Flying dangerously

Published: Thursday 15 February 2001

around 800 Australians and some New Zealanders have claimed compensation for deaths and injuries resulting from the so-called airline 'economy-class syndrome.' The syndrome is linked to a disorder known as deep vein thrombosis (dvt). It results in blood clots that eventually lodge in a passenger's vital organs, causing death or injury.

The claimants' law firm, Slater Gordon, says that all airlines flying to and from Australia will have to pay compensation, which in many cases may amount to tens of thousands of dollars each. Paul Henderson of Slater Gordon believes the amount of compensation could be high for even small injuries, because in many cases people had to be hospitalised for as long as eight days and could not work for six months. The claimants decided to take such an action following the death of Thomas Lamb, who flew from London on a Singapore Airlines flight to Melbourne. On arrival in Melbourne, he complained of breathing difficulties and was taken to hospital, where he lapsed into a coma and later died from dvt.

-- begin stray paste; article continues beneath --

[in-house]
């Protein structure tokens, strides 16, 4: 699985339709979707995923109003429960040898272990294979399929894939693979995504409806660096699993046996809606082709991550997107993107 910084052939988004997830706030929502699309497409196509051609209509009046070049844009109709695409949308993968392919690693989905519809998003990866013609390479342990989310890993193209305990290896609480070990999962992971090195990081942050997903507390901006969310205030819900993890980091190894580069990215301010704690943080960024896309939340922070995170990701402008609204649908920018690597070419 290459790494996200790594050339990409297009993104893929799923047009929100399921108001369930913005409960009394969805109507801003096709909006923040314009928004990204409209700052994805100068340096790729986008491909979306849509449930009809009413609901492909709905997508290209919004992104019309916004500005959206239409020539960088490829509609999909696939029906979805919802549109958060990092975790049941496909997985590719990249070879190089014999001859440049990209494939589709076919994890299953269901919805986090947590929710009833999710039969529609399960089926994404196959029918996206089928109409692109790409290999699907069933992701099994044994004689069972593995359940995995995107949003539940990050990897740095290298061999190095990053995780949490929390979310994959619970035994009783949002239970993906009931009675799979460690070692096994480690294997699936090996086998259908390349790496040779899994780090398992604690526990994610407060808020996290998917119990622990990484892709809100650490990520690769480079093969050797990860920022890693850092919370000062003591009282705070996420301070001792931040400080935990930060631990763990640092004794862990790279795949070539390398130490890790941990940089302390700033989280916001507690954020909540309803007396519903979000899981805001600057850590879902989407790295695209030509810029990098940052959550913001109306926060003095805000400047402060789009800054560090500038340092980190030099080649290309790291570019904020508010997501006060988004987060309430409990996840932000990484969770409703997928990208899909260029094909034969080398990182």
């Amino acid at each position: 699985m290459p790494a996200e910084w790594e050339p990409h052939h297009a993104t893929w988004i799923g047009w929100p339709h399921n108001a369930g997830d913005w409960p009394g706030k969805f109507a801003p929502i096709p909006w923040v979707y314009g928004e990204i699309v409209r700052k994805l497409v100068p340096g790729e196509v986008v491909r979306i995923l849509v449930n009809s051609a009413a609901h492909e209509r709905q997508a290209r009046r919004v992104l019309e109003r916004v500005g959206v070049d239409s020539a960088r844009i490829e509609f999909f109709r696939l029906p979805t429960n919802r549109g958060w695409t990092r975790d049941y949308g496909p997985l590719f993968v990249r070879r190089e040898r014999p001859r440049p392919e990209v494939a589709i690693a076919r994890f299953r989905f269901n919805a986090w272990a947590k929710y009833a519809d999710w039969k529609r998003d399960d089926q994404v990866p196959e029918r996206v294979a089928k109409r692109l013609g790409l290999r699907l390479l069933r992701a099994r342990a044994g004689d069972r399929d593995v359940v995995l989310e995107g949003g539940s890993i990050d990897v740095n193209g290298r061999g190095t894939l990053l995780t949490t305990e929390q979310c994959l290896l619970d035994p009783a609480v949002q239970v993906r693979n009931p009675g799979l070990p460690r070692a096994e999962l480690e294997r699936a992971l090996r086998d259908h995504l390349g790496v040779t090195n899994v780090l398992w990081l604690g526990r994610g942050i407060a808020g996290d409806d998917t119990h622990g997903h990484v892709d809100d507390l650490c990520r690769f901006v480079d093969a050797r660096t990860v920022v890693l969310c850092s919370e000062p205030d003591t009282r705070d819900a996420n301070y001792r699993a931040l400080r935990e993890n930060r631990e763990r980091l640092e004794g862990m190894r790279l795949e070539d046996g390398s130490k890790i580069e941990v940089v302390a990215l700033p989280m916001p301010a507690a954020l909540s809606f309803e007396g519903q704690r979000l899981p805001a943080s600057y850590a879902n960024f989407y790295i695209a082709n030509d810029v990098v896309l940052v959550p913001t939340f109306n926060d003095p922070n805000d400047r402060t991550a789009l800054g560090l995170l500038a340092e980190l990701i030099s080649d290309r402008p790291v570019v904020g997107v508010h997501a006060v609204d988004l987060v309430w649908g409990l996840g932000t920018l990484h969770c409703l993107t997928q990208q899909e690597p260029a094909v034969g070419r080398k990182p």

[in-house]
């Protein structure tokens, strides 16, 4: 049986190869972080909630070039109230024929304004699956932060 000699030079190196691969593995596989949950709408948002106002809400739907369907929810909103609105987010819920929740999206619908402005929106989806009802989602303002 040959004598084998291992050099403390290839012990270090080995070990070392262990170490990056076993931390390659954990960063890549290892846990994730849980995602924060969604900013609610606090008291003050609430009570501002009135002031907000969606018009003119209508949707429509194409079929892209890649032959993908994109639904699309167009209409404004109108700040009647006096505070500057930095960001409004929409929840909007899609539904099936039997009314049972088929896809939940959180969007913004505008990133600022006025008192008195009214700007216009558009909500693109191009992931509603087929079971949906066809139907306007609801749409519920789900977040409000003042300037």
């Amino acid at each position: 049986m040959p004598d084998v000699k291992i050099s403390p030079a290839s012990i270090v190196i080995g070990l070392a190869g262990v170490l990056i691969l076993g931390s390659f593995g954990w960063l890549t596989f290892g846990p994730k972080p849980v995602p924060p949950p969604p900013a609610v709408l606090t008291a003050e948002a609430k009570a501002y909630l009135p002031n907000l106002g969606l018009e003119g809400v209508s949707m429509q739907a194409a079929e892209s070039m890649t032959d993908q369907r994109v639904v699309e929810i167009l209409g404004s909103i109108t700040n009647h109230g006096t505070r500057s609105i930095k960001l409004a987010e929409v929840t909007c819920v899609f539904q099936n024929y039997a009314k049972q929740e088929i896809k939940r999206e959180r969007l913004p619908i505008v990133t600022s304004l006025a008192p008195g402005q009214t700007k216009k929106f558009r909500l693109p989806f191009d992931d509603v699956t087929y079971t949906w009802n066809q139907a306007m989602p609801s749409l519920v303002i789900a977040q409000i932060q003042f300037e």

There is no conclusive evidence linking air travel to dvt, but a study by John Scurr, a vascular surgeon from Middlesex hospital, London, is believed to show a connection between the two. According to reports, as many as 30,000 people die each year as a result of dvt.

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